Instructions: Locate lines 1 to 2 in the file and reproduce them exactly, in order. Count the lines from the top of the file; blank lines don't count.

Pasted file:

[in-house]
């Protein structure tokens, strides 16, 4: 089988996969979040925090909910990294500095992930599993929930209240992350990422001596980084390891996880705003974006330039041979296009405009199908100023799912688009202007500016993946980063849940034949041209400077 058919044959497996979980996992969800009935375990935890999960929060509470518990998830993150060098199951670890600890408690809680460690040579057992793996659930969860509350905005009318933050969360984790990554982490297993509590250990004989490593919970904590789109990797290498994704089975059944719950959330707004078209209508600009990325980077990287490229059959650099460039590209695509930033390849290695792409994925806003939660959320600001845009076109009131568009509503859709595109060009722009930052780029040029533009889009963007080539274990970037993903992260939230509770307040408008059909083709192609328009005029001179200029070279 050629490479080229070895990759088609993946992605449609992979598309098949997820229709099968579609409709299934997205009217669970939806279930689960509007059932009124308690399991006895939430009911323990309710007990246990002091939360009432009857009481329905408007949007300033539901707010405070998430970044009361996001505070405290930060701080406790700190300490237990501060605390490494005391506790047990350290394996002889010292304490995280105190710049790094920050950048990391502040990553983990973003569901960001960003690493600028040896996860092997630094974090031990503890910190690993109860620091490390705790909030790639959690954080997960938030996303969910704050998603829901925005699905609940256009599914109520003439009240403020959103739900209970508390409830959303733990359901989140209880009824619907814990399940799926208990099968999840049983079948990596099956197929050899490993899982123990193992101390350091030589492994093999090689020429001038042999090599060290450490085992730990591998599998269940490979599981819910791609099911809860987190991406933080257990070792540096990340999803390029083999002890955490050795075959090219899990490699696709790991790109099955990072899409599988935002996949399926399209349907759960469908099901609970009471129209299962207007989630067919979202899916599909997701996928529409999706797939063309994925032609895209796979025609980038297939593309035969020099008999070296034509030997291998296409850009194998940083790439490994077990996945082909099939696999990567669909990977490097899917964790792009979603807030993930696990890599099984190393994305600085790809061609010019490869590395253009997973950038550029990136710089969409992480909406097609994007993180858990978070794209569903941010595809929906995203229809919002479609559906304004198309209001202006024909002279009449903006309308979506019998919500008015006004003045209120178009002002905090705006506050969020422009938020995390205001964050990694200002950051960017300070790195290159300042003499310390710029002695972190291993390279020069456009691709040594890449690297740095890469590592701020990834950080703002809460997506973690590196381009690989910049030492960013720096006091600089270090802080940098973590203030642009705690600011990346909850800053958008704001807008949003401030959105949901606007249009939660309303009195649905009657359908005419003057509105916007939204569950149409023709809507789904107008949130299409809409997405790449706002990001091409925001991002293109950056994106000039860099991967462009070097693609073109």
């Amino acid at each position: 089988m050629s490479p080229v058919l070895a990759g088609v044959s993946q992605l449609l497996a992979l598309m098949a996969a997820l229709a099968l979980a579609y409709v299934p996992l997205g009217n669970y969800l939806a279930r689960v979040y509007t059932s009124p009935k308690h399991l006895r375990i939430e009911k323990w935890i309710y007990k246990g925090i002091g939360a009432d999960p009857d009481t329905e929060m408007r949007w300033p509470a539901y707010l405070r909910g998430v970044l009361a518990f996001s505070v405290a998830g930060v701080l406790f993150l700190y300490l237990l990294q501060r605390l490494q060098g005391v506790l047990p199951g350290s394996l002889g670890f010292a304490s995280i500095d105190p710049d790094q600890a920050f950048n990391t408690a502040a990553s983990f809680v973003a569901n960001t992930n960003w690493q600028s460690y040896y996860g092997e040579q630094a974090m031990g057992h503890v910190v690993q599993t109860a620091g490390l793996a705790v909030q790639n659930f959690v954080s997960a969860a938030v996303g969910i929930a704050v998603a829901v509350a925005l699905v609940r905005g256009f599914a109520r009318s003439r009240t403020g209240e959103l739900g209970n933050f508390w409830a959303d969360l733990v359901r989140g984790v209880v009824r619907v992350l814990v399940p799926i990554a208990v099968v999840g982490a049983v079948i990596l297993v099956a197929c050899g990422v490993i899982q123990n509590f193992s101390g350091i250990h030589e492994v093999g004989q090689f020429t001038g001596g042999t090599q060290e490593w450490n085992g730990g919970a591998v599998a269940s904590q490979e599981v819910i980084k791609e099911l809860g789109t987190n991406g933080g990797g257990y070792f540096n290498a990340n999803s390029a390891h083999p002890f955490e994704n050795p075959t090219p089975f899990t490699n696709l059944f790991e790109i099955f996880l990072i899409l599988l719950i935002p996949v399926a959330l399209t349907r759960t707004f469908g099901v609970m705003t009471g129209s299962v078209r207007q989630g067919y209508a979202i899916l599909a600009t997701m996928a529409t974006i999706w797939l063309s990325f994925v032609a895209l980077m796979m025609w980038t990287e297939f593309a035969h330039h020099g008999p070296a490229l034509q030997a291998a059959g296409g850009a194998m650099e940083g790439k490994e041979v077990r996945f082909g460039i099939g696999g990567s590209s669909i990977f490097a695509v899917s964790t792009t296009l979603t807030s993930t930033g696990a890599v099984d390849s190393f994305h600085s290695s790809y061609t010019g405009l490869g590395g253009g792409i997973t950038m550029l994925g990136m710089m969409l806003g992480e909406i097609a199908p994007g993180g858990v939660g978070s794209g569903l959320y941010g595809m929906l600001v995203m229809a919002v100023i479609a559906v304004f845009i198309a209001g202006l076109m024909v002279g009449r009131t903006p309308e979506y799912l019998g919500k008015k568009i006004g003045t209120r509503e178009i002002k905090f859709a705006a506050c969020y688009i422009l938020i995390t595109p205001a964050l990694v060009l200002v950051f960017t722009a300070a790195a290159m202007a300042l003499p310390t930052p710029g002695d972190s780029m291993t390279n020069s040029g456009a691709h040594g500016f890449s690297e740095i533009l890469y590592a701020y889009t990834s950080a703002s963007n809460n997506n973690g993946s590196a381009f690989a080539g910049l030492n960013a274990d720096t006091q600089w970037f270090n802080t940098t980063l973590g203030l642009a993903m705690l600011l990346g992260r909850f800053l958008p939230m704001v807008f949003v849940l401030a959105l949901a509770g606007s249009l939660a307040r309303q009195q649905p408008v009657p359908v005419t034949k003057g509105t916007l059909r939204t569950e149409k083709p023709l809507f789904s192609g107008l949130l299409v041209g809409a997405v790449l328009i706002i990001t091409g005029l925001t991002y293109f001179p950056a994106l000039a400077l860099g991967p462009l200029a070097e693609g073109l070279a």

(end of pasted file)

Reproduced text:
[in-house]
């Protein structure tokens, strides 16, 4: 089988996969979040925090909910990294500095992930599993929930209240992350990422001596980084390891996880705003974006330039041979296009405009199908100023799912688009202007500016993946980063849940034949041209400077 058919044959497996979980996992969800009935375990935890999960929060509470518990998830993150060098199951670890600890408690809680460690040579057992793996659930969860509350905005009318933050969360984790990554982490297993509590250990004989490593919970904590789109990797290498994704089975059944719950959330707004078209209508600009990325980077990287490229059959650099460039590209695509930033390849290695792409994925806003939660959320600001845009076109009131568009509503859709595109060009722009930052780029040029533009889009963007080539274990970037993903992260939230509770307040408008059909083709192609328009005029001179200029070279 050629490479080229070895990759088609993946992605449609992979598309098949997820229709099968579609409709299934997205009217669970939806279930689960509007059932009124308690399991006895939430009911323990309710007990246990002091939360009432009857009481329905408007949007300033539901707010405070998430970044009361996001505070405290930060701080406790700190300490237990501060605390490494005391506790047990350290394996002889010292304490995280105190710049790094920050950048990391502040990553983990973003569901960001960003690493600028040896996860092997630094974090031990503890910190690993109860620091490390705790909030790639959690954080997960938030996303969910704050998603829901925005699905609940256009599914109520003439009240403020959103739900209970508390409830959303733990359901989140209880009824619907814990399940799926208990099968999840049983079948990596099956197929050899490993899982123990193992101390350091030589492994093999090689020429001038042999090599060290450490085992730990591998599998269940490979599981819910791609099911809860987190991406933080257990070792540096990340999803390029083999002890955490050795075959090219899990490699696709790991790109099955990072899409599988935002996949399926399209349907759960469908099901609970009471129209299962207007989630067919979202899916599909997701996928529409999706797939063309994925032609895209796979025609980038297939593309035969020099008999070296034509030997291998296409850009194998940083790439490994077990996945082909099939696999990567669909990977490097899917964790792009979603807030993930696990890599099984190393994305600085790809061609010019490869590395253009997973950038550029990136710089969409992480909406097609994007993180858990978070794209569903941010595809929906995203229809919002479609559906304004198309209001202006024909002279009449903006309308979506019998919500008015006004003045209120178009002002905090705006506050969020422009938020995390205001964050990694200002950051960017300070790195290159300042003499310390710029002695972190291993390279020069456009691709040594890449690297740095890469590592701020990834950080703002809460997506973690590196381009690989910049030492960013720096006091600089270090802080940098973590203030642009705690600011990346909850800053958008704001807008949003401030959105949901606007249009939660309303009195649905009657359908005419003057509105916007939204569950149409023709809507789904107008949130299409809409997405790449706002990001091409925001991002293109950056994106000039860099991967462009070097693609073109």